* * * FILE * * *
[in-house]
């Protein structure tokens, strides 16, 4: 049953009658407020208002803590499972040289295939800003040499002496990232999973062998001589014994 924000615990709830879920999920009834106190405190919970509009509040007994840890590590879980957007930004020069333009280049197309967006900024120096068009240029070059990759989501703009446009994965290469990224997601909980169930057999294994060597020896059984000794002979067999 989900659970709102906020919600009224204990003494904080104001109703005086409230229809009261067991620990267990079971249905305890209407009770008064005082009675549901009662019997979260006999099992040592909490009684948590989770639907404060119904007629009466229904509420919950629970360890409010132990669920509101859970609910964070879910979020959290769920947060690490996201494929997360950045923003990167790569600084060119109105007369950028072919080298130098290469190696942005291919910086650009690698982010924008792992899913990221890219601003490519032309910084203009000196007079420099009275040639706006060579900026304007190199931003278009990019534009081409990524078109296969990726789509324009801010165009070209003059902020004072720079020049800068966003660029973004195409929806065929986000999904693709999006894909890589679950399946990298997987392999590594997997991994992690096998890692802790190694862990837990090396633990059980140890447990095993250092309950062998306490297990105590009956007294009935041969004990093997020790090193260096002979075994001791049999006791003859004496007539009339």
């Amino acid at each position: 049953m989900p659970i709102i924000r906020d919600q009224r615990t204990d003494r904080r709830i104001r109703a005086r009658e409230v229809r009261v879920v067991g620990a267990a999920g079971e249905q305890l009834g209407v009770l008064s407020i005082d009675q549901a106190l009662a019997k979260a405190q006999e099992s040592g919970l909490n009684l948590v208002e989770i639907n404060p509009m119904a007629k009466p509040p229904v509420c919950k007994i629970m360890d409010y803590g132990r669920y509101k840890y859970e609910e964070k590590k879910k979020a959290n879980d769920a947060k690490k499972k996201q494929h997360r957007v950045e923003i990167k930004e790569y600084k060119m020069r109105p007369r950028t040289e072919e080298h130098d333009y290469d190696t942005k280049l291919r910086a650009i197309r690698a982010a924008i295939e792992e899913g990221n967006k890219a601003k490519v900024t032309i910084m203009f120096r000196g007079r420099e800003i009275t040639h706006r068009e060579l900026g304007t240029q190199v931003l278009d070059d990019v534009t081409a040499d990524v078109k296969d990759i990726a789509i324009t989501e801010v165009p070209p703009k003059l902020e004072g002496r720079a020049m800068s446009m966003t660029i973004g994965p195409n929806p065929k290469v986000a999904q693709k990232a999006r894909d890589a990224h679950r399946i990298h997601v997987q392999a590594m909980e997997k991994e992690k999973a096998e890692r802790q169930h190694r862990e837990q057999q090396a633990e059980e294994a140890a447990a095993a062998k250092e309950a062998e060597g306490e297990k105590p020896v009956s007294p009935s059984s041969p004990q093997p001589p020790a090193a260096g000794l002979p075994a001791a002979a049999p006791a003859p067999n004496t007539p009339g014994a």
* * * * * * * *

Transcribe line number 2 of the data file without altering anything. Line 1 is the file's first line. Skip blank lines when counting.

């Protein structure tokens, strides 16, 4: 049953009658407020208002803590499972040289295939800003040499002496990232999973062998001589014994 924000615990709830879920999920009834106190405190919970509009509040007994840890590590879980957007930004020069333009280049197309967006900024120096068009240029070059990759989501703009446009994965290469990224997601909980169930057999294994060597020896059984000794002979067999 989900659970709102906020919600009224204990003494904080104001109703005086409230229809009261067991620990267990079971249905305890209407009770008064005082009675549901009662019997979260006999099992040592909490009684948590989770639907404060119904007629009466229904509420919950629970360890409010132990669920509101859970609910964070879910979020959290769920947060690490996201494929997360950045923003990167790569600084060119109105007369950028072919080298130098290469190696942005291919910086650009690698982010924008792992899913990221890219601003490519032309910084203009000196007079420099009275040639706006060579900026304007190199931003278009990019534009081409990524078109296969990726789509324009801010165009070209003059902020004072720079020049800068966003660029973004195409929806065929986000999904693709999006894909890589679950399946990298997987392999590594997997991994992690096998890692802790190694862990837990090396633990059980140890447990095993250092309950062998306490297990105590009956007294009935041969004990093997020790090193260096002979075994001791049999006791003859004496007539009339």